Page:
The Washington Post reports today on Rear Adm. Brian Losey, the guy in charge of SEAL teams, who apparently went completely nuts when someone filed an anonymous complaint against him for a minor travel-policy infraction:
The turmoil began in July 2011….Enraged by what he saw as an act of disloyalty, the admiral became determined to find out who had reported him, according to the inspector general reports.
Several staff members testified that Losey drew up a list of suspects and made it known there would be consequences….One witness testified that Losey told his staff to send a message to any malcontents: “If you continue to undermine my authority as a commander, I’m going to bury each one of them. I’m going to come after them, and I’m going to [make] it very unpleasant.”
About the same time, Losey began cracking down on people whom he saw as potentially disloyal, according to the inspector general. He fired an officer who had been on his list of suspects, alleging that he had committed a handful of minor transgressions, such as using the admiral’s autopen without permission to sign routine paperwork. He got rid of Jones, his chief of staff, who was stripped of his title and moved into a basement office, and then moved again to an even more remote outpost at a military airfield.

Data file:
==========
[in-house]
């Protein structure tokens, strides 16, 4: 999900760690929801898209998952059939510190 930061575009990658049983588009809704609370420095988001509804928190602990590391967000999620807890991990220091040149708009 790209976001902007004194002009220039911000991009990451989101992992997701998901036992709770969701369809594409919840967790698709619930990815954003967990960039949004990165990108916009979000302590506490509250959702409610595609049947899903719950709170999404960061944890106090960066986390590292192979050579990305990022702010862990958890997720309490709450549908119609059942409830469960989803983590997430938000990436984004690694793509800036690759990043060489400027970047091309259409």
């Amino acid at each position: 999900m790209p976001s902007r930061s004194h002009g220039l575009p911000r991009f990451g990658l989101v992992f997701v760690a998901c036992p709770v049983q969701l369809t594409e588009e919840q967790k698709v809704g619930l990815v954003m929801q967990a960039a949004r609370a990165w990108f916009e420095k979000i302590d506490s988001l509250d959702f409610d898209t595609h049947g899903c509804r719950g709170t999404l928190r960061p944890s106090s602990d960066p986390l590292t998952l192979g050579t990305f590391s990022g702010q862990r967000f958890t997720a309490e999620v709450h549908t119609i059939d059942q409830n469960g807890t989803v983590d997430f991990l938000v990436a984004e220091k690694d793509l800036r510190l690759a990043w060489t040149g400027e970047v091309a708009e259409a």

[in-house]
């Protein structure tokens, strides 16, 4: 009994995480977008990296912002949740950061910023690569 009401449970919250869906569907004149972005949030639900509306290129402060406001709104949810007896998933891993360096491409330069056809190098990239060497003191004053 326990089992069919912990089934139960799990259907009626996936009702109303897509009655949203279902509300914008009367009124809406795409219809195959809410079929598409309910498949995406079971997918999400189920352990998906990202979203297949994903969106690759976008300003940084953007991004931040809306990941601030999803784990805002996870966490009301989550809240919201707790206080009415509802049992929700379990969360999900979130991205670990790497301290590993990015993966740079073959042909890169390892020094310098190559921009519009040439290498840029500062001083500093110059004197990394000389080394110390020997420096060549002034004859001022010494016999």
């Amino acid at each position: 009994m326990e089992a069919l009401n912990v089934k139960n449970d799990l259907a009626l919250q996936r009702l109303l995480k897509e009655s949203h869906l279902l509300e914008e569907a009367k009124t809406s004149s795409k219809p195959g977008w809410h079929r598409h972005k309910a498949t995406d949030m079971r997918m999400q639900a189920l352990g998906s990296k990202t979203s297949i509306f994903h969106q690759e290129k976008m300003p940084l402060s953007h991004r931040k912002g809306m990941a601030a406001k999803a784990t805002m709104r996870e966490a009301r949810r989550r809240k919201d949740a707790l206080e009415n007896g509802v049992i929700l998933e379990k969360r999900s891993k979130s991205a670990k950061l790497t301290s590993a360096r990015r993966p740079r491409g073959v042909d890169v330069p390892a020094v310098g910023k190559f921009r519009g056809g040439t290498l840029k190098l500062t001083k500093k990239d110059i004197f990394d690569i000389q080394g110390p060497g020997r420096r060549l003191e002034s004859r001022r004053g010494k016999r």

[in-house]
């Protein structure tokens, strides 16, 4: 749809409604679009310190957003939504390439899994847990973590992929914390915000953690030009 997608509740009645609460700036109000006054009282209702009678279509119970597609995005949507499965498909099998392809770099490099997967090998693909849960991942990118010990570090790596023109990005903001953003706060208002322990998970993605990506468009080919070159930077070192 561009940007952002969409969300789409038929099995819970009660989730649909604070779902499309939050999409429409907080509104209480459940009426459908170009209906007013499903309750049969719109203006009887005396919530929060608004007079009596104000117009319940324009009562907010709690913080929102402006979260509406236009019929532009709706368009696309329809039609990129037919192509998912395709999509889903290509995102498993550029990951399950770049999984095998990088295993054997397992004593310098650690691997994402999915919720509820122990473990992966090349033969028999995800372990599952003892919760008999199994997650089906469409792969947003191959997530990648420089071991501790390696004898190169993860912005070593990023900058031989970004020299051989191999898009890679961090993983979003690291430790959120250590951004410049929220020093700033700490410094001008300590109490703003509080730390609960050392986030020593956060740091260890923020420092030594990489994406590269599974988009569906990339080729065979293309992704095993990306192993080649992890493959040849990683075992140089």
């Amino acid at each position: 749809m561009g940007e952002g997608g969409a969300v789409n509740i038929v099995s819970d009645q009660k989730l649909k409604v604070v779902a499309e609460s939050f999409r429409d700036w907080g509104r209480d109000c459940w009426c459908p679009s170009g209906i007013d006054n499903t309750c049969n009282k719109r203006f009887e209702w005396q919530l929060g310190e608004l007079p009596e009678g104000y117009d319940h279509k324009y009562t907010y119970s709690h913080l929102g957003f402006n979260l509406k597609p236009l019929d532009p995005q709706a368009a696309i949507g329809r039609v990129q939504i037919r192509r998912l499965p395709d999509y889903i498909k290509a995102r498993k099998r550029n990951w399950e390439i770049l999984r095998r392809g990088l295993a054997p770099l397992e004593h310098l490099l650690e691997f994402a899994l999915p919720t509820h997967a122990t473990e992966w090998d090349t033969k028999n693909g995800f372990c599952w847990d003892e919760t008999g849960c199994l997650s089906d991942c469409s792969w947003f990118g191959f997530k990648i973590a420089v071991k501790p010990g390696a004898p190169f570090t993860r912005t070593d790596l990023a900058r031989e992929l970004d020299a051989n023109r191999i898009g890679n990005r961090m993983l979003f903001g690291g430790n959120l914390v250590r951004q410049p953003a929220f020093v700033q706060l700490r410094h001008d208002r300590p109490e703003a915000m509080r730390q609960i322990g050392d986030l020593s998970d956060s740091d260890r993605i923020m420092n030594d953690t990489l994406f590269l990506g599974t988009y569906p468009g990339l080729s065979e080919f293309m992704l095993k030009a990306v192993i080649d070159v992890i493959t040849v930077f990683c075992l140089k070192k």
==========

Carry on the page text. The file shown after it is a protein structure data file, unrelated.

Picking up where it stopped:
Later, Losey ordered an investigation into whether civilian staff members on his enemies list had committed timekeeping and attendance-sheet errors that affected their pay, according to the inspector general reports. At least three staff members faced discipline as a result, although their punishment for the timekeeping irregularities was ultimately overturned. Some staffers also received poor performance reviews, which affected their compensation and careers.
….In the end, it turned out that Losey had the wrong people on his list of suspects. Investigators determined that none of the people he retaliated against had filed the original complaint about his daughter’s plane ticket.
I’m not going to be the first (or even the hundredth) to make this comparison, but this is fiction come to life. It sounds eerily like Captain Queeg’s famous shipwide search for the pantry key in The Caine Mutiny. But Losey is making out better than Queeg did: after a long investigation, he’s being “counseled,” but nothing more. His promotion to two-star admiral is now on the way.